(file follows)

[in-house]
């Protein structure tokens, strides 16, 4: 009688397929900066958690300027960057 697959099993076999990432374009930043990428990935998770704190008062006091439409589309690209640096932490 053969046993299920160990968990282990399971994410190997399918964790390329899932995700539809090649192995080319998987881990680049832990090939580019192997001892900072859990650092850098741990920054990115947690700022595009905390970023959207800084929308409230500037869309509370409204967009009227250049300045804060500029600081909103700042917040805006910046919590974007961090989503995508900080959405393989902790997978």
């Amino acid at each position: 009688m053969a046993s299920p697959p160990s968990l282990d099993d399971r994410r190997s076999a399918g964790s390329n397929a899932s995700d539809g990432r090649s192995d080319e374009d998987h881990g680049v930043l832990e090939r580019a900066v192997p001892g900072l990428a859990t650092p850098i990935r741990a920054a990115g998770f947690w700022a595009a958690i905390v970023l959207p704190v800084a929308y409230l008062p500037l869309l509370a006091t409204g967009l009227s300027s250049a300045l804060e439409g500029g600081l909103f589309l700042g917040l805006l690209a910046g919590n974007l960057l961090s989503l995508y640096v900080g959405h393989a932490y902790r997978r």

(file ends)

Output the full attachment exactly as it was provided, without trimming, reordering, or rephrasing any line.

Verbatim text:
[in-house]
């Protein structure tokens, strides 16, 4: 009688397929900066958690300027960057 697959099993076999990432374009930043990428990935998770704190008062006091439409589309690209640096932490 053969046993299920160990968990282990399971994410190997399918964790390329899932995700539809090649192995080319998987881990680049832990090939580019192997001892900072859990650092850098741990920054990115947690700022595009905390970023959207800084929308409230500037869309509370409204967009009227250049300045804060500029600081909103700042917040805006910046919590974007961090989503995508900080959405393989902790997978």
């Amino acid at each position: 009688m053969a046993s299920p697959p160990s968990l282990d099993d399971r994410r190997s076999a399918g964790s390329n397929a899932s995700d539809g990432r090649s192995d080319e374009d998987h881990g680049v930043l832990e090939r580019a900066v192997p001892g900072l990428a859990t650092p850098i990935r741990a920054a990115g998770f947690w700022a595009a958690i905390v970023l959207p704190v800084a929308y409230l008062p500037l869309l509370a006091t409204g967009l009227s300027s250049a300045l804060e439409g500029g600081l909103f589309l700042g917040l805006l690209a910046g919590n974007l960057l961090s989503l995508y640096v900080g959405h393989a932490y902790r997978r």